Marine infections can lead to cellulitis (redness and swelling), erysipelas (red streaks from infection in the lymph channels) and necrotizing soft tissue infections (bacterial digestion of the tissues). Cellulitis and erysipelas are relatively easy to treat while necrotizing soft tissue infections are difficult and require surgical intervention in most cases.
Infections caused by a mixture of bacteria, some requiring O2 and some not [aerobic and anaerobic] that cause necrotizing wounds can occur from injury, surgery or foreign bodies, and generally affect patients who have some underlying illness such as diabetes mellitus, poor circulation, or are immunosuppressed by medications or AIDS. Infections usually cause local low O2 levels, this being exaggerated in necrotizing infections by an infection-caused blockage of the arteries. The bacteria in necrotizing infections often includes germs that can swing both ways with O2 needs, so to speak, (facultative Gram-negative organisms and endogenous anaerobic bacteria) .
Conditions with low oxygen tension deeply impair white blood cell function, and as local infection develops, the germs use up the O2 and increase the hypoxia (low oxygen). As the infection continues, conditions are also improved for the growth of germs requiring little or no oxygen by the accumulation of metabolic products. This process decreases the tissue oxygen levels even further, accelerating the infectious process and serves to promote the growth of other organisms, getting into a viscious cycle.
Mixed infections produce detectable quantities of tissue gases as the end products of aerobic (oxygen present) and anaerobic (no oxygen) metabolism. Carbon dioxide (CO2) from aerobic infection does not usually accumulate but hydrogen (H2) and methane (CH4) are less soluble and accumulate in the tissues due to incomplete oxidation (metabolizing with oxygen) of tissues. This usually indicates rapid bacterial growth at a low metabolic potential.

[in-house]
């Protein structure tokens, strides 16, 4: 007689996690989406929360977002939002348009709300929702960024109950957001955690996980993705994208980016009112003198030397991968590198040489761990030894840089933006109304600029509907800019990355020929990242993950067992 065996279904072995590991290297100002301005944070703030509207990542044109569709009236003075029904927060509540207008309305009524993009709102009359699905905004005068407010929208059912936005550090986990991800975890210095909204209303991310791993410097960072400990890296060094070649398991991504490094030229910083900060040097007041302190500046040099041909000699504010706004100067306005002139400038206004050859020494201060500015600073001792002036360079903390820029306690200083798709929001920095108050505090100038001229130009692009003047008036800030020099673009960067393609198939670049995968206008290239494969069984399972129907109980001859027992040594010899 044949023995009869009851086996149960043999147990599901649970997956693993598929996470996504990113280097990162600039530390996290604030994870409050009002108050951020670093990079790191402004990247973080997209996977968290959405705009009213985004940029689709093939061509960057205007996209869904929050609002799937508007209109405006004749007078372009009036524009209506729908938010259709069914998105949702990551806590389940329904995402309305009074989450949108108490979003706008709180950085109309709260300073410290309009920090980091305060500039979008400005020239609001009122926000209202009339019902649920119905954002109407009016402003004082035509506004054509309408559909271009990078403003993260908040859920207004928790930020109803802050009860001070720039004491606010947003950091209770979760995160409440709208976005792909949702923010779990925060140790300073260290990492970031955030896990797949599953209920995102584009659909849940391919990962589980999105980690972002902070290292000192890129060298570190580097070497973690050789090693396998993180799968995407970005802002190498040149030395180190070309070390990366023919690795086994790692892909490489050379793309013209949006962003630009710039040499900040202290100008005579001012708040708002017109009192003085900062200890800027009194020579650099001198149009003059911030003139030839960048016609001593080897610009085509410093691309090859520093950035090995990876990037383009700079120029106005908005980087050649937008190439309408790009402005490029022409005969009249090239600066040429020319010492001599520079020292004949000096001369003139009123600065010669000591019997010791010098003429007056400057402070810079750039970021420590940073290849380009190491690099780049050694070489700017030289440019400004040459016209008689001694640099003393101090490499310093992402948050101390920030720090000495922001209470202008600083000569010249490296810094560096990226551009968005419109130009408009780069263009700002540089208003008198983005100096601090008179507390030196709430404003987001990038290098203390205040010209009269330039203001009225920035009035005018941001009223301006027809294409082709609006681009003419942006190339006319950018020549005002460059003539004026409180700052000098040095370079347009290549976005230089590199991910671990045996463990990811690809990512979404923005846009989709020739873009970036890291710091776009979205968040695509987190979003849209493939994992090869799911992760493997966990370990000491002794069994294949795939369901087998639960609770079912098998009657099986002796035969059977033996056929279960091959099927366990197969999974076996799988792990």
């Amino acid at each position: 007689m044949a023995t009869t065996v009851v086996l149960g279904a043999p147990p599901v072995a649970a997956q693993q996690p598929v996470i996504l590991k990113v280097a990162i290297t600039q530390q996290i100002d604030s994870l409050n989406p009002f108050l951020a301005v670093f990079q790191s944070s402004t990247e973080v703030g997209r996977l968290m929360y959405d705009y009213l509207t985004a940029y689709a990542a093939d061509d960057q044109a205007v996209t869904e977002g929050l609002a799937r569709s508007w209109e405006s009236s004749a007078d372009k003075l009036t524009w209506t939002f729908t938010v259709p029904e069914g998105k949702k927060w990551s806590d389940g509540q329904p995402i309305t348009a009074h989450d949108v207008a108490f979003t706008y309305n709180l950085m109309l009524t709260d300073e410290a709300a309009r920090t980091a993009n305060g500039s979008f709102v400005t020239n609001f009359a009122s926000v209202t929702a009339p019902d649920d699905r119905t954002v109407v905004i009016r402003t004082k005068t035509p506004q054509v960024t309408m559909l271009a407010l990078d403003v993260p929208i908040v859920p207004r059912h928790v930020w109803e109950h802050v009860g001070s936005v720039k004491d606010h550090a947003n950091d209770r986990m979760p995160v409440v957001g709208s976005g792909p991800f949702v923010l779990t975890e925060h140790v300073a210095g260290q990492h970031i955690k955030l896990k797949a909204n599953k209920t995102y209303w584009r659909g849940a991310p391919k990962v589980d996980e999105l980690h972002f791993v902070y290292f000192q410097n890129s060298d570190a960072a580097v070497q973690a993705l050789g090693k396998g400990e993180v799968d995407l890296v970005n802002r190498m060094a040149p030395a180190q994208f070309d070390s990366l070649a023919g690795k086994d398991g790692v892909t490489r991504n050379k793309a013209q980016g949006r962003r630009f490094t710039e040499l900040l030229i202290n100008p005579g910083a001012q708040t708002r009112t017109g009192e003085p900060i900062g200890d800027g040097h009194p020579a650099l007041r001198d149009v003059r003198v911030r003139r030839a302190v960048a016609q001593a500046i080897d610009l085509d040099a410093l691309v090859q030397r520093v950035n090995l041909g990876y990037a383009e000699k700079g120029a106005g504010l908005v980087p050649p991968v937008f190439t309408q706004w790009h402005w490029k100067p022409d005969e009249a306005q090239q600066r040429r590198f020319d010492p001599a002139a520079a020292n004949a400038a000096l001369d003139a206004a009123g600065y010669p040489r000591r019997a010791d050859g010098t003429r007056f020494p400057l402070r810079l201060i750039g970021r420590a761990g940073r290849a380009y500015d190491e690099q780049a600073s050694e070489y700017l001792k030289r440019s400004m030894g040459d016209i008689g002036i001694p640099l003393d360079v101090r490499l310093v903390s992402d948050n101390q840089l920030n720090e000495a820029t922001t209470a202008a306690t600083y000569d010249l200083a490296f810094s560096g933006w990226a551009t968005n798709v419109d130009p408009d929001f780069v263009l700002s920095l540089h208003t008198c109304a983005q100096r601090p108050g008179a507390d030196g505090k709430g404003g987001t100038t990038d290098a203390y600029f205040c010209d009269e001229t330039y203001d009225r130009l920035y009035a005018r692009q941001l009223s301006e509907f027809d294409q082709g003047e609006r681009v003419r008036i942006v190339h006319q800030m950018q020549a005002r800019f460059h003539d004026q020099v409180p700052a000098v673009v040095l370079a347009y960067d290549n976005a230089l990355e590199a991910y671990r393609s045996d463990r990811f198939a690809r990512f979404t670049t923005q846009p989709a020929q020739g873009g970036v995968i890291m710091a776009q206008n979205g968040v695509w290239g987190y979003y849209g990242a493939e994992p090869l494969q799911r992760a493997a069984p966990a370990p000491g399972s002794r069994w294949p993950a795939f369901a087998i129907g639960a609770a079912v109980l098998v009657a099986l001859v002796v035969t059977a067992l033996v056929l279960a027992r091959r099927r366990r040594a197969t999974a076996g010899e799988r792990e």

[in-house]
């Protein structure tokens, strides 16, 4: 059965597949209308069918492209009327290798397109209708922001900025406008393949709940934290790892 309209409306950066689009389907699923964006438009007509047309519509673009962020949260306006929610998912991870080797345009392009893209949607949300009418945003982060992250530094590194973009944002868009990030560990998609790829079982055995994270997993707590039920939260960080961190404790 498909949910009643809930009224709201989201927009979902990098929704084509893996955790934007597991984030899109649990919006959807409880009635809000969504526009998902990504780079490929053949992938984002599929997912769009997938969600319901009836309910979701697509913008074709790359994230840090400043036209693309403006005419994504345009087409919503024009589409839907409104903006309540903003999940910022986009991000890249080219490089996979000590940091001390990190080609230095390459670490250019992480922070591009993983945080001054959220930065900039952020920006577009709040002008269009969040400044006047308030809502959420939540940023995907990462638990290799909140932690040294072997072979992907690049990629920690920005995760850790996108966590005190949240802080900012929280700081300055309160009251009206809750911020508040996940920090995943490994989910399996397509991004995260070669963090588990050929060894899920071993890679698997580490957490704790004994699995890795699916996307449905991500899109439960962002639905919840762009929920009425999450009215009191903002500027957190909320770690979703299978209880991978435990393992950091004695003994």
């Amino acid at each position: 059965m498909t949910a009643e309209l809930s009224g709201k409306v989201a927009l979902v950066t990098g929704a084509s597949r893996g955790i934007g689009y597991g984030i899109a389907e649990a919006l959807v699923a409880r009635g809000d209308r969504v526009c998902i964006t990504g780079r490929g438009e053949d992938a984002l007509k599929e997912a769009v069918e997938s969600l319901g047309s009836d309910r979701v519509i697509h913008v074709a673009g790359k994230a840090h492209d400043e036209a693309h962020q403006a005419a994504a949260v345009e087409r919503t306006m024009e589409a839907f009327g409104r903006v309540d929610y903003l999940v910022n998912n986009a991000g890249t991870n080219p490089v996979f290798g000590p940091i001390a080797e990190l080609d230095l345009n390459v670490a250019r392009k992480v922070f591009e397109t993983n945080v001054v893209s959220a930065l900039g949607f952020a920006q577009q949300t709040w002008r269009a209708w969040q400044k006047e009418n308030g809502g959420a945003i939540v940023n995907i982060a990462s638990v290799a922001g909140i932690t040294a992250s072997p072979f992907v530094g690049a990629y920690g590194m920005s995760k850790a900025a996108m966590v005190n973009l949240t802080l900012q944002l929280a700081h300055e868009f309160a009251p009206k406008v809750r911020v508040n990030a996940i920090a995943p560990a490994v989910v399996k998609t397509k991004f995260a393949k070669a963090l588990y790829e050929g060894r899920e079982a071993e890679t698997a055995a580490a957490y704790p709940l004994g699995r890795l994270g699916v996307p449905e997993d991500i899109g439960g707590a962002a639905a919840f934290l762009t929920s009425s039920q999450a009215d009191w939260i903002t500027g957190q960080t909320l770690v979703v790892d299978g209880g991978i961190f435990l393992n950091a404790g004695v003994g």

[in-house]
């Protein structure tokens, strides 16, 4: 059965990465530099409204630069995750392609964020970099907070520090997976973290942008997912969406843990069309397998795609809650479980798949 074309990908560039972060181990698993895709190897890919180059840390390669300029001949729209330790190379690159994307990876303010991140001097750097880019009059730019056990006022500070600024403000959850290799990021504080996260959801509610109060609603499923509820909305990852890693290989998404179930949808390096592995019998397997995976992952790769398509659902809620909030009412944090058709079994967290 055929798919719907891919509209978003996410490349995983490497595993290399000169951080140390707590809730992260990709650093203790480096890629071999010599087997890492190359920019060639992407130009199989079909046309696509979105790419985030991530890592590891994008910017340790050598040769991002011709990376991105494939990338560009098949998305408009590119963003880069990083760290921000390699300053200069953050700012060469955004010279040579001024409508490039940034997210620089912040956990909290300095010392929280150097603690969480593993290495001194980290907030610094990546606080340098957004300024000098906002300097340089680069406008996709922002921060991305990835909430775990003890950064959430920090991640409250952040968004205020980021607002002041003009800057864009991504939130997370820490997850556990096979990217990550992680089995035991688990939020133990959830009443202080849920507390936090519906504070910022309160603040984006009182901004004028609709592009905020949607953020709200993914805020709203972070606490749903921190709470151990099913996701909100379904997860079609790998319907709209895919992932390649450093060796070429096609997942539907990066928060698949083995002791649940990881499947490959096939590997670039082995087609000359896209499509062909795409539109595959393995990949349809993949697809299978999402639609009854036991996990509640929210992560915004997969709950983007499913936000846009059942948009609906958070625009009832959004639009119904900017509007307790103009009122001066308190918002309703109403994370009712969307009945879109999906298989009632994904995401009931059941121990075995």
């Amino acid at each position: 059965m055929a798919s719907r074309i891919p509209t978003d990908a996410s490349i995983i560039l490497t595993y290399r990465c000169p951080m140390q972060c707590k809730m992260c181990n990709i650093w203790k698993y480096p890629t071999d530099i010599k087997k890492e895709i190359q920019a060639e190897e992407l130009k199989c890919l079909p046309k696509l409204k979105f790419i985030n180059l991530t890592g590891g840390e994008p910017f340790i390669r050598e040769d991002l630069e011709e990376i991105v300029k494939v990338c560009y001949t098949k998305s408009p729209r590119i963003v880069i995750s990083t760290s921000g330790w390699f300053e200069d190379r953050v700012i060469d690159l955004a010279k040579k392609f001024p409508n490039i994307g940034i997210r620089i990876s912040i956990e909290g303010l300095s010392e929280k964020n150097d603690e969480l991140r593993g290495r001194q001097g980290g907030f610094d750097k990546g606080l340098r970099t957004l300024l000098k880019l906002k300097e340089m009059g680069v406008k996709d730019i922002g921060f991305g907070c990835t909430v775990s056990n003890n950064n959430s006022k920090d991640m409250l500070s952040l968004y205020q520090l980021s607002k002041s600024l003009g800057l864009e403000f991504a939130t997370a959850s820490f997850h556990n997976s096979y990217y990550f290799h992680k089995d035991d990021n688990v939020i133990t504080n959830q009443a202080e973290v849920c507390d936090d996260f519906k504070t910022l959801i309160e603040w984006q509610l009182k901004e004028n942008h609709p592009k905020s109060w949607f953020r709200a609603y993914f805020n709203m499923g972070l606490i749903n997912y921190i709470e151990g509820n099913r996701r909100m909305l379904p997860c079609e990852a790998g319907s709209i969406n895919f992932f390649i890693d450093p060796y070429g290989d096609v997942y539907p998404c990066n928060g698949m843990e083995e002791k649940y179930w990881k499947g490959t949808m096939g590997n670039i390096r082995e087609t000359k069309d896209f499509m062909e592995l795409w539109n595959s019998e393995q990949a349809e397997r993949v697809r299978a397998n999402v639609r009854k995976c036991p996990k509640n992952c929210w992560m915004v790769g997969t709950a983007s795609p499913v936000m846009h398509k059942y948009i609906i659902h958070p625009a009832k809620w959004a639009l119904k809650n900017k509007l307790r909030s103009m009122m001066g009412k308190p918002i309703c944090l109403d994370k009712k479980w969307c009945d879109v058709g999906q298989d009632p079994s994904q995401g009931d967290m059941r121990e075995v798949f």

Marine infections can be caused by bacteria, mycobacterium, protozoa and viruses.
The main culprit in bacterial infections is the Vibrio vulnificus, causing wound infections in individuals unable to ward off infection due to an underlying chronic disease, usually cirrhosis; or, people who are immuno-suppressed by anti-cancer drugs or AIDS. Wounds that are exposed to seawater or brackish fresh water can show a rapid, progressive cellulitis, necrotizing vasculitis, ulcers, myositis (inflammation muscle tissue) and septicemia (blood-stream infection).
Typically, there is a lacerated hand from cleaning crabs or other shell fish; it starts abruptly, can be associated with diarrhea, has a 50% mortality and may also have DIC [disseminated intravascular clotting] as a part of the symptom complex. Sometimes there are blisters and skin lesions far from the original wound.
Treatment of Vibrio vulnificus includes surgical debridement, supportive measures, and antibiotics, usually tetracycline deriviatives, Chloramphenicol, penicillin and aminoglycosides. X-rays usually fail to show air in the cellulitis.
Vibrio parahaemolyticus is another member of this family that is a gram negative (does not stain with Gram's dye) halophilic organism (organisms that can live in chemicals called 'halogens' ) and is found in warm coastal salt waters. It usually causes a food poisoning scenario with acute onset of explosive watery diarrhea, dysentery and cramping abdominal pain. This is associated with a low grade fever, headache and mild chills. The organism can also cause wound infections, ear infections and septicemia. It is usually self-limited and is associated with positive cultures and fecal leucocytes (white blood cells in the stools).
Erysipelothrix infections can be localized or disseminated. The bacteria, Erysipelothrix rhusiopathiae, is a gram positive rod (a rod-shaped germ that takes up the dye with Gram staining) and occurs in wild, domestic animals, birds and fish. Infection is an occupational disease of fishermen, fish handlers, butchers and people who come in contact with raw seafood or uncooked meat.